By Zoe Bradbury
Take a minute and think about the old mascara wands you’ve discarded, or ones that are lining the draw of your bathroom cupboard. Normally, they’d become landfill, thrown out without a second thought.
But it’s actions such as this that aren’t helping the planet – in fact, it’s doing more harm than good.
Globally, the beauty industry produces 120 billion units of packaging every year, and carboard from cosmetics boxes contributes to 18 million acres of deforestation.
It’s an alarming statistic that is only increasing, and it’s led Australian clean beauty makeup artist Afton Radojicic to advocate everyday people to adopt a more sustainable beauty routine.
With more than 15 years of global experience in the makeup industry, Afton has seen first hand the magnitude of plastic that is produced from beauty products.
“The beauty industry hasn’t changed in so long, all it’s doing is making the same formulas, with different advertising,” she says.
“But it’s inevitable that these practices are destroying the planet”
“I’m trying to speak up, to educate people, and help them make informed and educated decisions about the brands they use. People need to understand the situation that we are actually facing.”
Afton wants to draw attention to sustainable practices that can better the environment – such as donating old mascara wands to help rescued koalas. Here are her top tips.
Afton says opt for products that are in recyclable or bio-degradable packaging, but also look for alternative methods of recycling that may be more impactful.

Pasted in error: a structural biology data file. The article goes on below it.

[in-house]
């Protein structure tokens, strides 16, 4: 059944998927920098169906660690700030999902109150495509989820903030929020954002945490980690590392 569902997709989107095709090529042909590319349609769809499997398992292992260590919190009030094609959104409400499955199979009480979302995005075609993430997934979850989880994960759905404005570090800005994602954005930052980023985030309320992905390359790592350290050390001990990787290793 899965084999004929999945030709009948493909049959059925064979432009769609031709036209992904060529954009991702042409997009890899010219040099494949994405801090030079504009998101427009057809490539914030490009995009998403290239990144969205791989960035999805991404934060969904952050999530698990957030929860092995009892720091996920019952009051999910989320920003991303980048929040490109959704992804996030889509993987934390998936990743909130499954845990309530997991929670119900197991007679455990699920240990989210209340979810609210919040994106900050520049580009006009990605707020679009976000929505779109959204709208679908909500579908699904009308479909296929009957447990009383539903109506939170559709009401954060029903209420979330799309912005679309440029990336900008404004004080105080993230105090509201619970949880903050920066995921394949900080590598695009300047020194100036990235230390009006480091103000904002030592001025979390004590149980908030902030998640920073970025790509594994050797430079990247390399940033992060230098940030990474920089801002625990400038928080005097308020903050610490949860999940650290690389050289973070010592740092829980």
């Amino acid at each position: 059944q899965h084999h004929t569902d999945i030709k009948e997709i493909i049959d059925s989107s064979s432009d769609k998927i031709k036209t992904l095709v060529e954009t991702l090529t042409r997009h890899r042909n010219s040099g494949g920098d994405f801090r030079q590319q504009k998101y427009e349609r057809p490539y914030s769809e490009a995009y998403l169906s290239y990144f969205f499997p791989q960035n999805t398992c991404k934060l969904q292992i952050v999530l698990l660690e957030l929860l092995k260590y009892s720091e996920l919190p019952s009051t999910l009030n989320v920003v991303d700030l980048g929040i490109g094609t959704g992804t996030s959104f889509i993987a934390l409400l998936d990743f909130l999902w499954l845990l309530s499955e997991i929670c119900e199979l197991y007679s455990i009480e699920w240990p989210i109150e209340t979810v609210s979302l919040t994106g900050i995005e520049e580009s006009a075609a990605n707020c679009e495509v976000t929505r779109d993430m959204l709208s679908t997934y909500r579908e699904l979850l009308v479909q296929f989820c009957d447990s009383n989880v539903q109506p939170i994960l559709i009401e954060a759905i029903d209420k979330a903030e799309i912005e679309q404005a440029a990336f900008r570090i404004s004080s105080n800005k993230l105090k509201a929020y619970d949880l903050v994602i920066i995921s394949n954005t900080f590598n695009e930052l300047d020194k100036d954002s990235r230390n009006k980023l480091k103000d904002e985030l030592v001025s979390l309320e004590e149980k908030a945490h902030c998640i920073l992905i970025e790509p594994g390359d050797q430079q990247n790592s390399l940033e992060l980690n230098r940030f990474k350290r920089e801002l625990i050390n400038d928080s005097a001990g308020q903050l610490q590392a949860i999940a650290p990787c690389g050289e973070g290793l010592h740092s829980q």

“I post all my old mascara wands to Tweed Valley Wildlife Carers. They take used, but clean, mascara brushes and use them to look after baby animals by grooming them, taking off fly eggs and just generally helping them to recover”
“These can be sent to Tweed Valley Wildlife Carers, PO Box 898, Murwillumbah NSW 2484”
Other brands also offer refills if you return the existing packaging.
“Face wipes cause major sewerage blockers. Instead, use a cleanser and a face towel, or reusable makeup pads are great because you can just put them in the washing machine,” she says.
“I’ve also stopped using cotton tips, and instead will dip brushes into concealer.”
FaceHalo is currently Bondi Beauty’s favourite sustainable way of removing makeup.
Simply apply water to the soft spongy pad, and even the toughest of makeup comes sliding off. The pad can then be rewashed in the washing machine up to 300 times.
“Don’t be afraid to look on the back of products for their ingredients, watching out for any toxic inclusions, such as oxybenzone, which destroys coral, and has been found present in fish and sea turtle eggs. It’s really toxic”
Other harmful ingredients to watch out for are parabens, sulphates, phthalates which are commonly abbreviated on ingredients lists at DEP, BBzP, DBP and DEHP, and refined petrolatum, among others.
Check the brand’s environmentally friendly practices. Things like ethical sourcing of ingredients, organic and sustainable production methods, sustainable packaging and use of renewable energy sources are all encouraging steps forward.
Other factors include whether the brand tests on animals, if it is affiliated with PETA, Climate Change Fund (CFF) and the Leaping Bunny.
“My favourite clean beauty brands are INIKA, as they are certified organic, cruelty free and are demonstrating how the fashion and beauty industries can come together to create change, as they were the first 100% natural beauty brand to be featured in New York Fashion Week.”
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